Q. With reference to the policy of annexation by diplomacy and administrative mechanisms by British, which of the following pairs is/are correctly matched?
Governor – General:Policy of annexation
1. Lord Hastings:policy of ring fence
2. Lord Wellesley:policy of subsidiary alliance
3. Lord Dalhousie:policy of doctrine of lapse
Select the correct answer using the code given below:
Policy of Ring Fence: It is followed by Warren Hastings, under which aimed at creating buffer zones to defend the Company’s frontiers. Broadly speaking, it was the policy of defence of their neighbours’ frontiers for safeguarding their own territories. This policy of Warren Hastings was reflected in his war against the Marathas and Mysore.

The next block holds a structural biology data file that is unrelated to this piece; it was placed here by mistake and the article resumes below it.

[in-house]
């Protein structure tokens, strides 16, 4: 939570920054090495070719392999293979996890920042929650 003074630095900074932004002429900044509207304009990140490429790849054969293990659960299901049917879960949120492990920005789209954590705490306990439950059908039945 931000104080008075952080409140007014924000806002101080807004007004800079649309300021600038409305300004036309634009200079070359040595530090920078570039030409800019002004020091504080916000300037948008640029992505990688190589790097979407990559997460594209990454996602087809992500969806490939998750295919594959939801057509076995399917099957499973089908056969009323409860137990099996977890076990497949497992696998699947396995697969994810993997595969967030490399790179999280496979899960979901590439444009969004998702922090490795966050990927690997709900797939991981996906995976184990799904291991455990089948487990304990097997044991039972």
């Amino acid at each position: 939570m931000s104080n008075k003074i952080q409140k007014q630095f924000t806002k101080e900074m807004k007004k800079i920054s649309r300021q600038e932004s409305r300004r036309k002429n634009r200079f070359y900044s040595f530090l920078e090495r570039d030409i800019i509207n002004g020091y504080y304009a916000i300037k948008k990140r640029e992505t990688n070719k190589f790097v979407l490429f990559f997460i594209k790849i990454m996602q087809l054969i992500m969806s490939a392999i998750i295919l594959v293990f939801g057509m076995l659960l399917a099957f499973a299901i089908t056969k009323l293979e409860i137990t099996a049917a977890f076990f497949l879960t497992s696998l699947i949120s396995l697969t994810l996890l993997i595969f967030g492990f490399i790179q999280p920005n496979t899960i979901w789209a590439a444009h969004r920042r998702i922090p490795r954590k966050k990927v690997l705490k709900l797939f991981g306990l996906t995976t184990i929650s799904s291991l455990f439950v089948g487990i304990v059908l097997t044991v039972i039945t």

Policy of Subsidiary Alliance: It is followed by Lord Wellesley, under which the allying Indian state’s ruler was compelled to accept the permanent stationing of a British force within his territory and to pay a subsidy for its maintenance.
- Also, the Indian ruler had to agree to the posting of a British resident in his court. Under the system, the Indian ruler could not employ any European in his service without the prior approval of the British.
- Nor could he negotiate with any other Indian ruler without consulting the governor-general. In return for all this, the British would defend the ruler from his enemies and adopt a policy of noninterference in the internal matters of the allied state.
Policy of Doctrine of Lapse: It is followed by Lord Dalhosie, under which the adopted son could be the heir to his foster father’s private property, but not the state; it was for the paramount power (the British) to decide whether to bestow the state on the adopted son or to annex it.
Source: Spectrum Modern India.